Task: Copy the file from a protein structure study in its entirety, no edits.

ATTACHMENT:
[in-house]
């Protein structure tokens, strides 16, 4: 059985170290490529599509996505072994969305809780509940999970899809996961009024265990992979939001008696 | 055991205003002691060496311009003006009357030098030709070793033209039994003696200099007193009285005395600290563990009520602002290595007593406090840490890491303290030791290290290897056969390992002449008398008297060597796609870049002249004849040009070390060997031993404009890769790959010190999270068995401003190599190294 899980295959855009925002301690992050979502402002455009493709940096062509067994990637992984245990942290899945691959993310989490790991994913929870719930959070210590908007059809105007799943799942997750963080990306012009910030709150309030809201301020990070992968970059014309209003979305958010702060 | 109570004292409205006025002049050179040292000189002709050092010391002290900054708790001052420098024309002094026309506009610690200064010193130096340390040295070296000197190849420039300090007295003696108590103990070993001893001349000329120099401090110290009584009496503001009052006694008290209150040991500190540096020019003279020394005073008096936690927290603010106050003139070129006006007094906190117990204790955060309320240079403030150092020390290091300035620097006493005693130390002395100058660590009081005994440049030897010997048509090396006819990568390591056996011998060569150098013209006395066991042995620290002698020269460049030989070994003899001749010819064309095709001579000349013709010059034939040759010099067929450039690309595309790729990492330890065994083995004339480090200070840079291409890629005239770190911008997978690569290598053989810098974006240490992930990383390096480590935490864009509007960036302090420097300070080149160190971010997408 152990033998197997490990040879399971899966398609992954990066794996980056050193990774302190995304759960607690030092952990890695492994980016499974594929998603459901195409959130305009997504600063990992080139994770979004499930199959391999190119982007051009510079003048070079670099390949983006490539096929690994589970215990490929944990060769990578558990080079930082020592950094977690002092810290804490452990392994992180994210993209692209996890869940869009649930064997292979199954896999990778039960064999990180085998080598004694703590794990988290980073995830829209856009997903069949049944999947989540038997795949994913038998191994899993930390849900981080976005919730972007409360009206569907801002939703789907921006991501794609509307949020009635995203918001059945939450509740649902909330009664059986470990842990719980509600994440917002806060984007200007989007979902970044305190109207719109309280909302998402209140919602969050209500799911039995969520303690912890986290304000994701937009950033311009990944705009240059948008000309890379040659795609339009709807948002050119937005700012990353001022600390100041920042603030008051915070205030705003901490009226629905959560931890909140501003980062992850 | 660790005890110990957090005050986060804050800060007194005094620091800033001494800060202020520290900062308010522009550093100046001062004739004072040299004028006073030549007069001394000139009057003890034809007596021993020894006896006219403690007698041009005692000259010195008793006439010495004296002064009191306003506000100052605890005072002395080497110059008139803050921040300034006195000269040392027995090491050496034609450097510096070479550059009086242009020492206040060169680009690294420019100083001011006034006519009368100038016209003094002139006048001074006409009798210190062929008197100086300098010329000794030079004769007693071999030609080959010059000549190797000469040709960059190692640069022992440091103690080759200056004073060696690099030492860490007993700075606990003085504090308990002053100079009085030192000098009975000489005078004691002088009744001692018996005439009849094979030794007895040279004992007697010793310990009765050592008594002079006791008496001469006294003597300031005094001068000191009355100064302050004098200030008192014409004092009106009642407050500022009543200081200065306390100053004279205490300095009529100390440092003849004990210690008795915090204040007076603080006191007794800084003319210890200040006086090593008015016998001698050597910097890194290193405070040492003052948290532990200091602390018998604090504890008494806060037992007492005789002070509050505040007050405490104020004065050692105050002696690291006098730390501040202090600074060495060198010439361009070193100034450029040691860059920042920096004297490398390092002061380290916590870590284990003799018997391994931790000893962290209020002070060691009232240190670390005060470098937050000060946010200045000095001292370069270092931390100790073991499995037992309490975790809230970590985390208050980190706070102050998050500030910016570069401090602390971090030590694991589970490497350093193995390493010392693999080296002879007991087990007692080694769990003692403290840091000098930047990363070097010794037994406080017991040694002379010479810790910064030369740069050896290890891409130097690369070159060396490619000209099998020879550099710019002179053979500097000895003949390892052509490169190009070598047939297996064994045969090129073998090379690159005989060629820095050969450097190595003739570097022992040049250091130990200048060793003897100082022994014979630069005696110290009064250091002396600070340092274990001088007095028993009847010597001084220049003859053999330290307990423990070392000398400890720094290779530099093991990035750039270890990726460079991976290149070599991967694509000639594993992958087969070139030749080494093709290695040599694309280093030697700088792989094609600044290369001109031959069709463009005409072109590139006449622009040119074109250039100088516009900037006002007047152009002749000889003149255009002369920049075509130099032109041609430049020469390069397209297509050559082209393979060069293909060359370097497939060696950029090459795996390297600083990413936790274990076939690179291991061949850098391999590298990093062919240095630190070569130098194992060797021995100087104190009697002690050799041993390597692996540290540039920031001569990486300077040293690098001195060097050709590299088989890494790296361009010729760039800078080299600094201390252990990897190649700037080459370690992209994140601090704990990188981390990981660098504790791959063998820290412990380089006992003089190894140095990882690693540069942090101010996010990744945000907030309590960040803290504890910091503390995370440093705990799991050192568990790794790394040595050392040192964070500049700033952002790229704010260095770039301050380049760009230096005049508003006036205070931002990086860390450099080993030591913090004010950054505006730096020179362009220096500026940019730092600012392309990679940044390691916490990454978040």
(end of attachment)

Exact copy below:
[in-house]
């Protein structure tokens, strides 16, 4: 059985170290490529599509996505072994969305809780509940999970899809996961009024265990992979939001008696 | 055991205003002691060496311009003006009357030098030709070793033209039994003696200099007193009285005395600290563990009520602002290595007593406090840490890491303290030791290290290897056969390992002449008398008297060597796609870049002249004849040009070390060997031993404009890769790959010190999270068995401003190599190294 899980295959855009925002301690992050979502402002455009493709940096062509067994990637992984245990942290899945691959993310989490790991994913929870719930959070210590908007059809105007799943799942997750963080990306012009910030709150309030809201301020990070992968970059014309209003979305958010702060 | 109570004292409205006025002049050179040292000189002709050092010391002290900054708790001052420098024309002094026309506009610690200064010193130096340390040295070296000197190849420039300090007295003696108590103990070993001893001349000329120099401090110290009584009496503001009052006694008290209150040991500190540096020019003279020394005073008096936690927290603010106050003139070129006006007094906190117990204790955060309320240079403030150092020390290091300035620097006493005693130390002395100058660590009081005994440049030897010997048509090396006819990568390591056996011998060569150098013209006395066991042995620290002698020269460049030989070994003899001749010819064309095709001579000349013709010059034939040759010099067929450039690309595309790729990492330890065994083995004339480090200070840079291409890629005239770190911008997978690569290598053989810098974006240490992930990383390096480590935490864009509007960036302090420097300070080149160190971010997408 152990033998197997490990040879399971899966398609992954990066794996980056050193990774302190995304759960607690030092952990890695492994980016499974594929998603459901195409959130305009997504600063990992080139994770979004499930199959391999190119982007051009510079003048070079670099390949983006490539096929690994589970215990490929944990060769990578558990080079930082020592950094977690002092810290804490452990392994992180994210993209692209996890869940869009649930064997292979199954896999990778039960064999990180085998080598004694703590794990988290980073995830829209856009997903069949049944999947989540038997795949994913038998191994899993930390849900981080976005919730972007409360009206569907801002939703789907921006991501794609509307949020009635995203918001059945939450509740649902909330009664059986470990842990719980509600994440917002806060984007200007989007979902970044305190109207719109309280909302998402209140919602969050209500799911039995969520303690912890986290304000994701937009950033311009990944705009240059948008000309890379040659795609339009709807948002050119937005700012990353001022600390100041920042603030008051915070205030705003901490009226629905959560931890909140501003980062992850 | 660790005890110990957090005050986060804050800060007194005094620091800033001494800060202020520290900062308010522009550093100046001062004739004072040299004028006073030549007069001394000139009057003890034809007596021993020894006896006219403690007698041009005692000259010195008793006439010495004296002064009191306003506000100052605890005072002395080497110059008139803050921040300034006195000269040392027995090491050496034609450097510096070479550059009086242009020492206040060169680009690294420019100083001011006034006519009368100038016209003094002139006048001074006409009798210190062929008197100086300098010329000794030079004769007693071999030609080959010059000549190797000469040709960059190692640069022992440091103690080759200056004073060696690099030492860490007993700075606990003085504090308990002053100079009085030192000098009975000489005078004691002088009744001692018996005439009849094979030794007895040279004992007697010793310990009765050592008594002079006791008496001469006294003597300031005094001068000191009355100064302050004098200030008192014409004092009106009642407050500022009543200081200065306390100053004279205490300095009529100390440092003849004990210690008795915090204040007076603080006191007794800084003319210890200040006086090593008015016998001698050597910097890194290193405070040492003052948290532990200091602390018998604090504890008494806060037992007492005789002070509050505040007050405490104020004065050692105050002696690291006098730390501040202090600074060495060198010439361009070193100034450029040691860059920042920096004297490398390092002061380290916590870590284990003799018997391994931790000893962290209020002070060691009232240190670390005060470098937050000060946010200045000095001292370069270092931390100790073991499995037992309490975790809230970590985390208050980190706070102050998050500030910016570069401090602390971090030590694991589970490497350093193995390493010392693999080296002879007991087990007692080694769990003692403290840091000098930047990363070097010794037994406080017991040694002379010479810790910064030369740069050896290890891409130097690369070159060396490619000209099998020879550099710019002179053979500097000895003949390892052509490169190009070598047939297996064994045969090129073998090379690159005989060629820095050969450097190595003739570097022992040049250091130990200048060793003897100082022994014979630069005696110290009064250091002396600070340092274990001088007095028993009847010597001084220049003859053999330290307990423990070392000398400890720094290779530099093991990035750039270890990726460079991976290149070599991967694509000639594993992958087969070139030749080494093709290695040599694309280093030697700088792989094609600044290369001109031959069709463009005409072109590139006449622009040119074109250039100088516009900037006002007047152009002749000889003149255009002369920049075509130099032109041609430049020469390069397209297509050559082209393979060069293909060359370097497939060696950029090459795996390297600083990413936790274990076939690179291991061949850098391999590298990093062919240095630190070569130098194992060797021995100087104190009697002690050799041993390597692996540290540039920031001569990486300077040293690098001195060097050709590299088989890494790296361009010729760039800078080299600094201390252990990897190649700037080459370690992209994140601090704990990188981390990981660098504790791959063998820290412990380089006992003089190894140095990882690693540069942090101010996010990744945000907030309590960040803290504890910091503390995370440093705990799991050192568990790794790394040595050392040192964070500049700033952002790229704010260095770039301050380049760009230096005049508003006036205070931002990086860390450099080993030591913090004010950054505006730096020179362009220096500026940019730092600012392309990679940044390691916490990454978040």